While studying about various communication systems (superheterodyne receivers and television receivers, to name a few) I often come across blocks that convert RF signals to intermediate frequency (IF) signals.

Why is this conversion needed? Can't the RF signals be processed directly without converting them to IF signals?

I referred this question, but its answer didn't explain about the need for IF conversion.

  • \$\begingroup\$ It isn't an answer, but do note that some receivers use multiple IF stages at different frequencies. \$\endgroup\$
    – user
    Aug 23, 2013 at 23:48

4 Answers 4


This answer is focussing on radio receivers such as AM and FM.

If you are only interested in receiving a signal from one station you may not need to have or use an intermediate frequency. You can build your receiver to tune in to just that frequency - the tuning needs to be sharp - you need to reject all possible other sources that may pollute the signal you want.

This is done by a bunch of band pass filters that together, have a passband that is wide enough to cope with the signal you wish to receive but not so wide that it lets others in.

Now say you wanted to tune in to 2 stations - you'd have to re-align all this filtering to coincide with a new station. Historically radios were simple and moving a bunch of tuned band pass filters to a new centre frequency would be hard.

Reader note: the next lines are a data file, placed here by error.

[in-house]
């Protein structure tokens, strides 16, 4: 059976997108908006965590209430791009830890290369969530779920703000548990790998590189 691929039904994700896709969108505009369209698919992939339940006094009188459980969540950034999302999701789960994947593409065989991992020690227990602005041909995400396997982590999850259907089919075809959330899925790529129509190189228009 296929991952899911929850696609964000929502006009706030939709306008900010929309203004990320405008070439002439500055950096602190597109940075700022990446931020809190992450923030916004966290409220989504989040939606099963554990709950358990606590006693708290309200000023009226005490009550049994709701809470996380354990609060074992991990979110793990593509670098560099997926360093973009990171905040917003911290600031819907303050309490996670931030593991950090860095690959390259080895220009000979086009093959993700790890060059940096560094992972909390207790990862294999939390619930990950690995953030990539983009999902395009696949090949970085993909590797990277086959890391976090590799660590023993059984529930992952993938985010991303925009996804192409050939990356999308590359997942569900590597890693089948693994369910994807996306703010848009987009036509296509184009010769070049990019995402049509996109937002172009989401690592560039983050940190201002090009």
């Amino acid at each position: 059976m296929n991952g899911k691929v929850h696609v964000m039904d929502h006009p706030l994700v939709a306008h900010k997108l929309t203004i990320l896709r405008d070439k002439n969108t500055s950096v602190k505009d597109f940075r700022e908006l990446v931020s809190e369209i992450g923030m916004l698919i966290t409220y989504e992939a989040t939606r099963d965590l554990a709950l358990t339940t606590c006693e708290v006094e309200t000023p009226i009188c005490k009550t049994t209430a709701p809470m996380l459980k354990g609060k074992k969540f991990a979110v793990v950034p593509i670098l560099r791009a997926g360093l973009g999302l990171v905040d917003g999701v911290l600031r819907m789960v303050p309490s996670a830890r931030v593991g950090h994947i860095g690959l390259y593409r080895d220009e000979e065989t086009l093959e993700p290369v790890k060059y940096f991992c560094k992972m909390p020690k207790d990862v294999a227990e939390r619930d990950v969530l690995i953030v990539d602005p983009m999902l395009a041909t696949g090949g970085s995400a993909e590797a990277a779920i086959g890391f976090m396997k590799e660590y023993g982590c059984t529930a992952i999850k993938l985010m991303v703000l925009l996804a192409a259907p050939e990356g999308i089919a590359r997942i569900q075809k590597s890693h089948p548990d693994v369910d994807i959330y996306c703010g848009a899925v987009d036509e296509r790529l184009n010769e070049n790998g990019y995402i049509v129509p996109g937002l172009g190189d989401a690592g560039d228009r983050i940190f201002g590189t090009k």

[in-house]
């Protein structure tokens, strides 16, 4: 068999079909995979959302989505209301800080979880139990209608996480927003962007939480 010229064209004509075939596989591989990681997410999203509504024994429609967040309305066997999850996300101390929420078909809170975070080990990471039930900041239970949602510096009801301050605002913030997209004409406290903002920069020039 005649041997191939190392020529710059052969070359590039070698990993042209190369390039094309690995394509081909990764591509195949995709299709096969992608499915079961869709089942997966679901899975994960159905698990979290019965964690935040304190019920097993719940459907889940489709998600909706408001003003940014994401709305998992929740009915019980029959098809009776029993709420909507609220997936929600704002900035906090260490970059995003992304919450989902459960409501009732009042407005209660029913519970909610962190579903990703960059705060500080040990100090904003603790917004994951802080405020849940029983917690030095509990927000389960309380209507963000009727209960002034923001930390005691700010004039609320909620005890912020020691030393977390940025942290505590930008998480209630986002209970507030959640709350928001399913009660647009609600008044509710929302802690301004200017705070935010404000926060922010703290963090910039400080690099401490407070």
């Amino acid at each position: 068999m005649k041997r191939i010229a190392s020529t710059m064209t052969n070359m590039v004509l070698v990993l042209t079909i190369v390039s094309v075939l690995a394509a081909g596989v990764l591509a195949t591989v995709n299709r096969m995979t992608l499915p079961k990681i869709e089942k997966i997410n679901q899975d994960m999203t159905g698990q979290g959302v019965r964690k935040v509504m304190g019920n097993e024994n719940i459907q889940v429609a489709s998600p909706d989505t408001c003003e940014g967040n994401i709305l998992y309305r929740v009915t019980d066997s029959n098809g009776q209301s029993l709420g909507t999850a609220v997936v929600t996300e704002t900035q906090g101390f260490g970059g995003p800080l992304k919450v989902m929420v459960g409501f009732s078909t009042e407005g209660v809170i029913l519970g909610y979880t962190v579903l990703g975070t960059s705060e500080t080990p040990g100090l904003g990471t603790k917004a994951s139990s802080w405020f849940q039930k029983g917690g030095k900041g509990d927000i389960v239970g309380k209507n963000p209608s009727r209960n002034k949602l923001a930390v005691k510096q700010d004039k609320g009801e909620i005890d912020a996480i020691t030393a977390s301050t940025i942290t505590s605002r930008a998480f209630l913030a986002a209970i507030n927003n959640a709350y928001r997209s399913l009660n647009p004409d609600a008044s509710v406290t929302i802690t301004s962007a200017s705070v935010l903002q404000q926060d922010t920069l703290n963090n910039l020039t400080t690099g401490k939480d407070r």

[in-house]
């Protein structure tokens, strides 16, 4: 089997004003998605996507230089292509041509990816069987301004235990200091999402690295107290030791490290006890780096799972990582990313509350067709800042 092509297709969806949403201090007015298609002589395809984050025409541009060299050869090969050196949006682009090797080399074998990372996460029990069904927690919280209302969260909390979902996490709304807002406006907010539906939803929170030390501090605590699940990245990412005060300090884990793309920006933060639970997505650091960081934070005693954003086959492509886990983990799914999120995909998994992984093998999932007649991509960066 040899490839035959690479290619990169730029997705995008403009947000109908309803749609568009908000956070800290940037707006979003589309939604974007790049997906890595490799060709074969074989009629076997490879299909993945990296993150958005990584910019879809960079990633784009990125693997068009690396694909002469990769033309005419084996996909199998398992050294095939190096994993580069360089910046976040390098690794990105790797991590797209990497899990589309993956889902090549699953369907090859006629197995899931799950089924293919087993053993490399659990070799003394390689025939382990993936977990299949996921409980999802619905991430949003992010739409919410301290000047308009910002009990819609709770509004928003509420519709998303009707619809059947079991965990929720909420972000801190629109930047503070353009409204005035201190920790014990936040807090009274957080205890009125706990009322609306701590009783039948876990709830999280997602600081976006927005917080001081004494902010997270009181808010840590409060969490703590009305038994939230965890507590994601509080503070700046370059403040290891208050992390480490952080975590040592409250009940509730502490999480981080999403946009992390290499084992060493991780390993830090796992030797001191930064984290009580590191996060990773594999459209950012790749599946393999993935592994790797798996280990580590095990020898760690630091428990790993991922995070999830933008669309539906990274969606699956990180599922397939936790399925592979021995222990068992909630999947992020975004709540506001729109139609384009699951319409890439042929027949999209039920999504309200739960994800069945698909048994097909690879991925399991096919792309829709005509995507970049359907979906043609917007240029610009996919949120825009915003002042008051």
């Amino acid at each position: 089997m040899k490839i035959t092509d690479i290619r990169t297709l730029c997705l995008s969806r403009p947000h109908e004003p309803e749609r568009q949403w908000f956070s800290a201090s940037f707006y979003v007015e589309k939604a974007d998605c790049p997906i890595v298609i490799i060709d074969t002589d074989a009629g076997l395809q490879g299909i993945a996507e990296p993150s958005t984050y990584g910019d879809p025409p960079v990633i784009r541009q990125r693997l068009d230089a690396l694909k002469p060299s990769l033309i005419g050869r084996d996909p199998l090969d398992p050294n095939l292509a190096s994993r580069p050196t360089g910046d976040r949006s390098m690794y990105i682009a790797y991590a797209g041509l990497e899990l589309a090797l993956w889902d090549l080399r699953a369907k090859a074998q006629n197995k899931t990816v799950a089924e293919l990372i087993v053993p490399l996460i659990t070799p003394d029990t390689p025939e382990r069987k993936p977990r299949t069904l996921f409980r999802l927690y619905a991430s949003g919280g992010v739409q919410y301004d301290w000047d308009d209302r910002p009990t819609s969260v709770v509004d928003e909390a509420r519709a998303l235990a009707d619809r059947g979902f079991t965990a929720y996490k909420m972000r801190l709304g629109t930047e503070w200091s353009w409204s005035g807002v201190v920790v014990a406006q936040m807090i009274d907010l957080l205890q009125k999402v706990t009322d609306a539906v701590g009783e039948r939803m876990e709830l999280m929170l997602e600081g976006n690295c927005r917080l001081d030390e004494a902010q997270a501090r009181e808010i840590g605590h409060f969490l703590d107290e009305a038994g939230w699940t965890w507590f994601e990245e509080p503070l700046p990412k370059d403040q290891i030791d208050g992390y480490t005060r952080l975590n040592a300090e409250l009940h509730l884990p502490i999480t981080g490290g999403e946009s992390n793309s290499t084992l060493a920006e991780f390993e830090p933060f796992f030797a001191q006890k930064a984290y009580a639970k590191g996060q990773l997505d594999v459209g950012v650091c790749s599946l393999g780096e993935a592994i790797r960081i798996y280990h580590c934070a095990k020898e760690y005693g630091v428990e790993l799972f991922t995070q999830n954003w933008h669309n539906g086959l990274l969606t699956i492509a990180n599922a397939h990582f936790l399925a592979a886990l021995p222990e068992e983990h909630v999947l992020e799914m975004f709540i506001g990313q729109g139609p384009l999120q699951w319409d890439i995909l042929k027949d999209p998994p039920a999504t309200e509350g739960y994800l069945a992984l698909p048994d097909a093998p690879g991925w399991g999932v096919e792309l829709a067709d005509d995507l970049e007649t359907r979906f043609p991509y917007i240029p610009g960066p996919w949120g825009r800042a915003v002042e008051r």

It was a lot easier to have a bunch of fixed band-pass filters that did the majority of all the unwanted channel rection rather than trying to align them as you tuned the dial.

Thus super-heterodyne receivers were conceived. The incoming broad range of many radio stations were "mixed" with an oscillator that can be simply tuned with a dial - this produced sum and difference frequencies and usually the difference frequency became the new "wanted" frequency. So for FM (88MHz to 108MHz), the I.F. frequency became 10.7MHz and the oscillator would be (typically) at 98.7MHz for tuning 88MHz signals and at 118.7MHz for tuning 108MHz signals.

Don't hang me on this - it could equally be at 77.3MHz rising to 97.3MHz to produce the same set of difference frequencies. Maybe someone can modify my answer or advise me on this.

It's a small matter though because the point is that once you were able to manipulate the incoming signal's carrier frequency you can feed the result through a tightly tuned fixed set of band-pass filters before you demodulate.

A bit more info about the VHF FM band